best be done through music. At the bottom of the pile, the main reason for creating the records,
is in one way or another, about money. They revolve around, a tried and true formula (“Talk”),
a bankable pairing (“Old Town Road”), or an existing classic (“7 Rings), all of which are direct
routes to the pocketbook. To top it off, the subjects of “Old Town Road,” and especially
“7 Rings,” appears to be boasting about possessions and in the latter case, shopping.
Breaking it down in this fashion, it wouldn’t be hard to winnow the eight back down to the
traditional, five-candidate field; it’s the top tier plus “Hey, Ma” and “Hard Place.” However,
this is where things become interesting. When considering which songs have the best chance to
win, I immediately gravitate towards “Bad Guy” and “Truth Hurts.” “Sunflower” is incredibly
nifty, but a motion picture song hasn’t won since 1999 and that movie was Titanic, at the time
the highest grossing film of all time.
Conventional wisdom would then assume “Sunflower” to be a darkhorse and “Hey, Ma” and “Hard
Place” to be moonshots, but here lies the rub. If not “Bad Guy” or “Truth Hurts,” the other two
songs that really have a chance to win come from the bottom group—“7 Rings” and “Old Town Road.”
Although we’ll never know what would have been, it feels safe to say that had The Grammys played
by the old rules and selected only five nominees, the aforementioned records would have bumped
Bon Iver and H.E.R. from the finalists…
...at which point it comes down to money and popularity. There is nothing wrong with the
winning song being the most profitable, and to be profitable in music means to be popular.
Neither should being popular be a disqualifier in and of itself. “Sunflower” can easily be
thought of as a modern-day, artistic commission, but the creativity and the heart overshadow its
commercial seed, and it would have been a great song without the Spider Man tie-in. It’s
popularity is unquestionable. According to Spotify, on their platform alone, the song has been
played nearly 1.3 billion times! Mses. Lizzo and Billie don’t seem to lack popular appeal
either—witnessed by their performances on Saturday Night Live—and brands like Apple, Tropicana,
Absolut, Urban Decay and Calvin Klein have wagered that they’re safe bets to be profitable. It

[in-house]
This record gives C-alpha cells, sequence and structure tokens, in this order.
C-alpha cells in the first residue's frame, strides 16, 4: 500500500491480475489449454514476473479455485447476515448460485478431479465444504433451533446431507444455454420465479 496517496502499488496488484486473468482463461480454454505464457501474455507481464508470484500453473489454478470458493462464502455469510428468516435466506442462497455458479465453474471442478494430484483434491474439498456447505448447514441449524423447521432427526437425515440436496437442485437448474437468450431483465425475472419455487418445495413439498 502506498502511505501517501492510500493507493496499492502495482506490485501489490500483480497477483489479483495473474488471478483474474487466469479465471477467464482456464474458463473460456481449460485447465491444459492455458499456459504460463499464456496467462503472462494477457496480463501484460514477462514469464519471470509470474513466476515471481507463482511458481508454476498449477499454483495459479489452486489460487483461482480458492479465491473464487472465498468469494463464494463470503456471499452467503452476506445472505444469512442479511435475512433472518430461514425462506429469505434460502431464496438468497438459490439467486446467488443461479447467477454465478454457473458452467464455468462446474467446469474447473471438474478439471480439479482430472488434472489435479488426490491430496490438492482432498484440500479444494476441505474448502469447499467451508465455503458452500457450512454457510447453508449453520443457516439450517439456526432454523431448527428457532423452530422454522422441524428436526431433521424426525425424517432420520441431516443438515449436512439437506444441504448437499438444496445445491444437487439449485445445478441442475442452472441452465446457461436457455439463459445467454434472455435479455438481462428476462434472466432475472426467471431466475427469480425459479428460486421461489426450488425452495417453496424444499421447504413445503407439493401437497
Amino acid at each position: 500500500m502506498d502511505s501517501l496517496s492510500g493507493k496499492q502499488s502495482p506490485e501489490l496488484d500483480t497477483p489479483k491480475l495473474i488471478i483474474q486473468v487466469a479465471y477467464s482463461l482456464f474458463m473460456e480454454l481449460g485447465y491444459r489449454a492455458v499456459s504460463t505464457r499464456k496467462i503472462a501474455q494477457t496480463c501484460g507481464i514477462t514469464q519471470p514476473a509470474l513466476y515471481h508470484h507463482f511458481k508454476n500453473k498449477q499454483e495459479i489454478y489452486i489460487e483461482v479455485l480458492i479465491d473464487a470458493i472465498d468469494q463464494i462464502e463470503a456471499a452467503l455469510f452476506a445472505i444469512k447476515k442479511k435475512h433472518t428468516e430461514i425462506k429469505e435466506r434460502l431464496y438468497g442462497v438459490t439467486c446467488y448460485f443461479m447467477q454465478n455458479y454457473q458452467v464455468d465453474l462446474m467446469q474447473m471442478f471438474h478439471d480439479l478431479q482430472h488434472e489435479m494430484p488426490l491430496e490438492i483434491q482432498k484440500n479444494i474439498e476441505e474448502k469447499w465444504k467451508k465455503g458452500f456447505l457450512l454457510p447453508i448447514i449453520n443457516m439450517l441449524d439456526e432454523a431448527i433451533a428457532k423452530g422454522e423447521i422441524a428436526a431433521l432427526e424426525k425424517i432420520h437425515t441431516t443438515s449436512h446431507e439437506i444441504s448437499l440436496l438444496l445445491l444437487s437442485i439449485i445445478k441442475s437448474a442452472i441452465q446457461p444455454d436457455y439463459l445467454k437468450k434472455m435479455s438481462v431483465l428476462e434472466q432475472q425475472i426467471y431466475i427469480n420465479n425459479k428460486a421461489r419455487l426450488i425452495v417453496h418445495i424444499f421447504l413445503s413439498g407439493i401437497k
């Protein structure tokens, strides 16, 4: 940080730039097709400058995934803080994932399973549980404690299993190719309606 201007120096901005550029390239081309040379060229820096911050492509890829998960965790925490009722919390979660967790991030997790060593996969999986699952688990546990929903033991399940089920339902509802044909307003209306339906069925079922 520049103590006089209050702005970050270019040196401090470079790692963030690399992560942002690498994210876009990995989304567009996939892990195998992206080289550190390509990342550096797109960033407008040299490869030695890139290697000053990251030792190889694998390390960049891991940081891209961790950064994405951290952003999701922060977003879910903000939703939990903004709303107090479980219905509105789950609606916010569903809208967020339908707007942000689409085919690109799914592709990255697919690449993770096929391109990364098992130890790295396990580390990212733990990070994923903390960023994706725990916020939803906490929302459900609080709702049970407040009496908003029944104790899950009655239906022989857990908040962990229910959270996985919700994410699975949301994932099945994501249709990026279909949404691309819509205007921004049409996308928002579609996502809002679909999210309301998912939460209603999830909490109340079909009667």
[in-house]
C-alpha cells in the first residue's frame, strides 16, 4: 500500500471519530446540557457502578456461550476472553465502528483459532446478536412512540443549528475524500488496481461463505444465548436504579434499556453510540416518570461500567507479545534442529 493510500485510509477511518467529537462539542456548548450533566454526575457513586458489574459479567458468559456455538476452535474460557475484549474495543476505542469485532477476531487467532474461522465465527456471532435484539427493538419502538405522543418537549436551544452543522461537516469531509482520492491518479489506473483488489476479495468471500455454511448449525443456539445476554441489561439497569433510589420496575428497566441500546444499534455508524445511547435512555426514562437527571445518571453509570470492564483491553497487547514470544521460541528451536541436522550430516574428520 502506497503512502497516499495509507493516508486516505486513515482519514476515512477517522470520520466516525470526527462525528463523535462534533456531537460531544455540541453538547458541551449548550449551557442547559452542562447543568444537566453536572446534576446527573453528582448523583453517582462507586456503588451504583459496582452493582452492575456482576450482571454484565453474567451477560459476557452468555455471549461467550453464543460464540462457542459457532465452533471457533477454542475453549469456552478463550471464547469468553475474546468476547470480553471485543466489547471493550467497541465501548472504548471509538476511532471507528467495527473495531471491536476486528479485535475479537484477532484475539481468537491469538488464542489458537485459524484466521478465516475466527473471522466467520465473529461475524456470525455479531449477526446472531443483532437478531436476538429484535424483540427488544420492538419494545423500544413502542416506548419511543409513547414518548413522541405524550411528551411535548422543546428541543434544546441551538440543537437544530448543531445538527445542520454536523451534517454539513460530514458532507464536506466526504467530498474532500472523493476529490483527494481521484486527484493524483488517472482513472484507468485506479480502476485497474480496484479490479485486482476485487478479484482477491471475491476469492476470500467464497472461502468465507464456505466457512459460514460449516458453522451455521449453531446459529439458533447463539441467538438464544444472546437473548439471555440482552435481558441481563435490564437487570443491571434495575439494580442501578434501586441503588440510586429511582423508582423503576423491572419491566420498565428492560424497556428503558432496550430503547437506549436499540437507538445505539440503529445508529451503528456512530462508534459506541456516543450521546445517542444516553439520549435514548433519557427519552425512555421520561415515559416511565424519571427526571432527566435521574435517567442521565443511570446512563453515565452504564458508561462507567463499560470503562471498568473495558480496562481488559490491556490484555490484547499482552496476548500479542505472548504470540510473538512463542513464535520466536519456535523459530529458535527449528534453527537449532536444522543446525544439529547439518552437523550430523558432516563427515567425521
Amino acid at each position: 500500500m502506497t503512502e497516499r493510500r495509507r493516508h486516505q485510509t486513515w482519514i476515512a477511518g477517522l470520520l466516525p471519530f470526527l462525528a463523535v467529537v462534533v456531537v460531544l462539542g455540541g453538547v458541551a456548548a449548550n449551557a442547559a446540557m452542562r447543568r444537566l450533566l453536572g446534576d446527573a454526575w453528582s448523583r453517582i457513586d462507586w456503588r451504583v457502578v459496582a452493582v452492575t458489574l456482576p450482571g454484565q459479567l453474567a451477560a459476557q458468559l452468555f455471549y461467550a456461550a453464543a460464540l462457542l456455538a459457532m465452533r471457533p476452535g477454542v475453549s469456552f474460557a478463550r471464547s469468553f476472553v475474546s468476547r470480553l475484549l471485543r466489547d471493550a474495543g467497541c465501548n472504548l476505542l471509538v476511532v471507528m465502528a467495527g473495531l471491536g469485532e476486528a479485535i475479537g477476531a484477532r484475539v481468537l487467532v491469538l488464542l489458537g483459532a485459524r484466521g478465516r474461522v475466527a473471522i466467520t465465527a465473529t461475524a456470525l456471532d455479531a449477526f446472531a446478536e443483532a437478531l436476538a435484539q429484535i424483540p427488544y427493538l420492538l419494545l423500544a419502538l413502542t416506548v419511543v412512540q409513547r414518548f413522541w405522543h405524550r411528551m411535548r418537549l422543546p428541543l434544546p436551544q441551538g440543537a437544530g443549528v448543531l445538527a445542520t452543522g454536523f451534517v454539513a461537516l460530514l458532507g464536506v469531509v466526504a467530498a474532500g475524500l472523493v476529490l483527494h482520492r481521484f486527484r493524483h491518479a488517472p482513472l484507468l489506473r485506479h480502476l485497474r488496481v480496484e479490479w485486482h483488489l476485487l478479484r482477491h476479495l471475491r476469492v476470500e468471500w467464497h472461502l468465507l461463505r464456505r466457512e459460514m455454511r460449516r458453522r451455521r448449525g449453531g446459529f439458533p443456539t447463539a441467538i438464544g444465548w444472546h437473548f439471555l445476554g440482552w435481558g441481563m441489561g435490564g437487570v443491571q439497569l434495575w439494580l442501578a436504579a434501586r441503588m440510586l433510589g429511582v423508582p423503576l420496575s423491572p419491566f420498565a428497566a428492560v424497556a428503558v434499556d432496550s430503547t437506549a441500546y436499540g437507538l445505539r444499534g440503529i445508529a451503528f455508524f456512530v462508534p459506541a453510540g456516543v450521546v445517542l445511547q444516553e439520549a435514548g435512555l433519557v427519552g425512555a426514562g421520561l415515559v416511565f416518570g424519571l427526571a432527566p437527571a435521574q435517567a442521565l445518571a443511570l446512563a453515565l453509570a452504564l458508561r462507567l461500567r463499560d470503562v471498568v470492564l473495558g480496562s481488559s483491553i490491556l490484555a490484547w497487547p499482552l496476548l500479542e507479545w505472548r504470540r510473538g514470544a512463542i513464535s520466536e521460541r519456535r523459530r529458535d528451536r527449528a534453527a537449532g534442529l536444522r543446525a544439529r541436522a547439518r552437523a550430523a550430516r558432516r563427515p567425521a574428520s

would be unfair to fault The Grammys and its voters for selecting a song that is wildly
profitable and popular, even if it means eschewing a better work to keep the industry alive.
Complain as much as one will, if the hardware was handed to Ariana and not H.E.R., but if those
were the two choices, it’s easy to see the wisdom considering the current state of the industry.
What would befuddle me is a choice for “7 Rings” or “Old Town Road” when placed aside three
other nominees that all check the necessary boxes of cash and fame.
Ariana Grande likely is, and will be, more lucrative over the course of
her career, and “Old Town Road” is easily the most inoffensively popular tune of the year.
It would be a terrible, incremental trade-off to forgo the qualities of art, story and emotion
manifested in the other three contenders, but maybe The Grammys, and ourselves by proxy, are happy to make this
trade. Is this what is most important to us now? The seven spurs of what drives humans to make
music may actually be eight. Fame, popularity, notoriety, pride, or a sense of self-worth
through universal recognition may be a new catalyst for musical creation in 2020.
In the end, this year's Record of the Year isn't about who should win, but about who
shouldn't win. When there are popular and profitable choices that also display other
important musical motives, selecting a song that only serves the muses of fame and fortune
is sadly telling. It may appear to be “just a silly award,” and in some ways it is,
but it is also representative of our music at-large. And our music has always been a
strong indicator of who we were, who we are, and what is really important to us going forward.